Case Report Top


A 73-year-old man presented with abdominal and back pain for 2 years. His medical history was notable for chronic obstructive pulmonary disease, coronary artery disease, and hypertension. Computed tomographic angiography (CTA) showed a TAAA (Crawford Type V) from the distal descending aorta to the suprarenal abdominal aorta that involved the celiac artery (CA) and superior mesenteric artery (SMA) [Figure 1]a. This patient was judged to be high-risk candidate for open surgery because of age (73), comorbidities, and anatomical complexity. An endovascular approach was planned using the CMSGs. It was approved by the ethics committee of the hospital and the patient consented to publication of this report.
Figure 1: (a). Preoperative computed tomographic angiography demonstrates an extent Type V thoracoabdominal aortic aneurysm. (b). Diagram of LifeTech custom-manufactured stent grafts (c). Intraoperative angiography before the implantation of the custom-manufactured stent graft (d). Control angiography after completion of the procedure. (e-g). 6-month computed tomographic angiography follow-up demonstrate successful exclusion of the aneurysm and patent directional branches with no evidence of endoleaks

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Devices design

A CMSG (Lifetech, Shenzhen, China), with 4 down-going directional branches destined for the CA, SMA, and bilateral renal arteries (RAs) was manufactured [Figure 1]b. The devices were constructed with 15% oversizing compared with the native aortic diameter at the level of the proximal neck, and the stent-graft length was chosen to enable a proximal landing zone of at least 25 mm in the healthy aorta and to ensure that planned branches would not be on stent overlap zones. The four down-going directional branches were located outside and fixed at the covering of the stent graft with four gold markers at the external opening (“fish mouth”) and four radiopaque markers. Outer branches had a sealing zone (cylinder) length of 12 mm and a diameter of 8 mm and 9 mm (for the SMA and CA, respectively) or 6 mm and 7.5 mm (for the right renal artery (RRA) and left renal artery (LRA), respectively). The proximal directional branches for the CA and SMA are preloaded with 0.018- inch wires to assist cannulation of the visceral arteries.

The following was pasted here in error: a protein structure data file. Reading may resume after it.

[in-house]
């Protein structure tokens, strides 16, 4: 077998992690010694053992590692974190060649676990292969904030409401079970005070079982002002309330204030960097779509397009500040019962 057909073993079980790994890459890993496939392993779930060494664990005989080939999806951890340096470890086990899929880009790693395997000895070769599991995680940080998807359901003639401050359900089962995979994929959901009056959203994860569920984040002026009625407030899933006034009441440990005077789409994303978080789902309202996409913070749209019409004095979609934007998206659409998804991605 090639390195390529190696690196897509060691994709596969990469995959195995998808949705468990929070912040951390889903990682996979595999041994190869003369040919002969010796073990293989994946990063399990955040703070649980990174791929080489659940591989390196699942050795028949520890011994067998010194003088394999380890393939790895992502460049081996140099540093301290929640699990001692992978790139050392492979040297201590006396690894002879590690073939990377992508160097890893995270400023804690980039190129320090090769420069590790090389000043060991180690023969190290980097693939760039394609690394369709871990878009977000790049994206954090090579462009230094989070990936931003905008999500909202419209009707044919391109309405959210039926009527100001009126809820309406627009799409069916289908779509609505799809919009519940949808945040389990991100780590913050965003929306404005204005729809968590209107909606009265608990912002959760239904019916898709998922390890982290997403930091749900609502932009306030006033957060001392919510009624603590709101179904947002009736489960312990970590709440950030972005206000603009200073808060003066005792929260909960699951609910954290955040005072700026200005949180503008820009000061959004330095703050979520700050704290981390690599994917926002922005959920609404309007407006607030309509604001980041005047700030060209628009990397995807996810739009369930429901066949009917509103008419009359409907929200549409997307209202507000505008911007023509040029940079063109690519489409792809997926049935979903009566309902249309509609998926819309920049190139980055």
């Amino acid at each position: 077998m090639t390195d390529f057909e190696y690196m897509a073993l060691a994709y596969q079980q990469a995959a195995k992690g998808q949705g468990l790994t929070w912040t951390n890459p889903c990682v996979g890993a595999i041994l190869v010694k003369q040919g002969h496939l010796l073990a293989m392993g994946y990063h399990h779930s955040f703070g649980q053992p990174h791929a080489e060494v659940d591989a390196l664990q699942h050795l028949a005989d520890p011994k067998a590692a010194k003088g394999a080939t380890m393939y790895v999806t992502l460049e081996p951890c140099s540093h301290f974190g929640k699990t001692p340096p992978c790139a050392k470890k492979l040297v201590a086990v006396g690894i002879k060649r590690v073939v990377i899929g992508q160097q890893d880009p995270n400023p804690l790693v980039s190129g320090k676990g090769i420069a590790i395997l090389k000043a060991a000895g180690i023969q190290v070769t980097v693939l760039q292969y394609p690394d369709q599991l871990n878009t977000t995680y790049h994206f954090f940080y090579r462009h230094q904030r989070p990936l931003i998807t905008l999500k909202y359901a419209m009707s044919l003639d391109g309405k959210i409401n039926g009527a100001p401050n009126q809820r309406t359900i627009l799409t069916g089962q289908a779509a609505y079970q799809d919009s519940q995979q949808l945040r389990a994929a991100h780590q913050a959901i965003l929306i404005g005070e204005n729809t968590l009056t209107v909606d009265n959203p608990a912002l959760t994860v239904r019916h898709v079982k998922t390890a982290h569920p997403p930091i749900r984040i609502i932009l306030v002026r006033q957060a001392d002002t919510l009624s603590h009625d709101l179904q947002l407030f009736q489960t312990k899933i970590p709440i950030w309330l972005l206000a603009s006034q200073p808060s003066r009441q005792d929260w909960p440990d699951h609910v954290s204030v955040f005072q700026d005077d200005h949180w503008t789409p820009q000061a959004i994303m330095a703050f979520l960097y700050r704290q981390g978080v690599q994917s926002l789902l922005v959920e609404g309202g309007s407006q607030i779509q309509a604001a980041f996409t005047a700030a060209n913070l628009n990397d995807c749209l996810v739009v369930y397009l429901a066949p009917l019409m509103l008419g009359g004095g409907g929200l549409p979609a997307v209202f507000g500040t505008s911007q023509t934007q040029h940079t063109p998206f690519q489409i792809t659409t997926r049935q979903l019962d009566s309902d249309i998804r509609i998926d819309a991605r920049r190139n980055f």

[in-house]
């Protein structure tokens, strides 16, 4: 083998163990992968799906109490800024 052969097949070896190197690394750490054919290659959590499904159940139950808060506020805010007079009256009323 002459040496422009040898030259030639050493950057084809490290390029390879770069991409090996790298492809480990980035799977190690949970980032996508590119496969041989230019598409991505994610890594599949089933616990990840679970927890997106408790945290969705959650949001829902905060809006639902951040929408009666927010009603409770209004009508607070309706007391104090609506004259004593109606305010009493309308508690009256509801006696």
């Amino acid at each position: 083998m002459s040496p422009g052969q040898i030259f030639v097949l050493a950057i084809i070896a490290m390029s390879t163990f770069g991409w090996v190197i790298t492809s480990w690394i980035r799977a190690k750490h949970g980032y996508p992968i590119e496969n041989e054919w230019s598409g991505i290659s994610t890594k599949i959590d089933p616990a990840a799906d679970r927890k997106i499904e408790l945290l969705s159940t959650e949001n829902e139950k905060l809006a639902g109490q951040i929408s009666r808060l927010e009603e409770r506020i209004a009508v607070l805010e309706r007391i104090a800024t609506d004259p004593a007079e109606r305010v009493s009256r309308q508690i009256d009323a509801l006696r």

Implantation

The procedure was performed under general anesthesia with cerebrospinal fluid drainage and intraoperative monitoring. A right groin incision was made to expose the right femoral artery. The left upper extremity access (UEA) was obtained through surgical exposure of the left brachial artery and a 90 cm 8F long sheath (Cook Medical, Bloomington, Indiana, USA) was introduced through the left subclavian access and placed in the descending aorta. After the digital subtraction angiography (DSA) was performed to confirm the exact origin of the visceral branches [Figure 1]c, the CMSG was advanced under fluoroscopic control with the help of the stiff wire through the right femoral artery. The graft was positioned 2–3 cm above the intended TVs and ensures precise positioning with the “fish mouth” distal opening within 1 cm of the intended TVs ostia to allow adequate space for catheter manipulation and branch catheterization. The stent graft was partially deployed with the tie of the distal part to reposition. After the proximal aortic endografts were in correct place, the preloaded 0.018- inch wires in the main stent graft were then captured into the 8F long sheath with 2 snare wires; then, the 8F sheath was advanced over the 0.018- inch guidewire.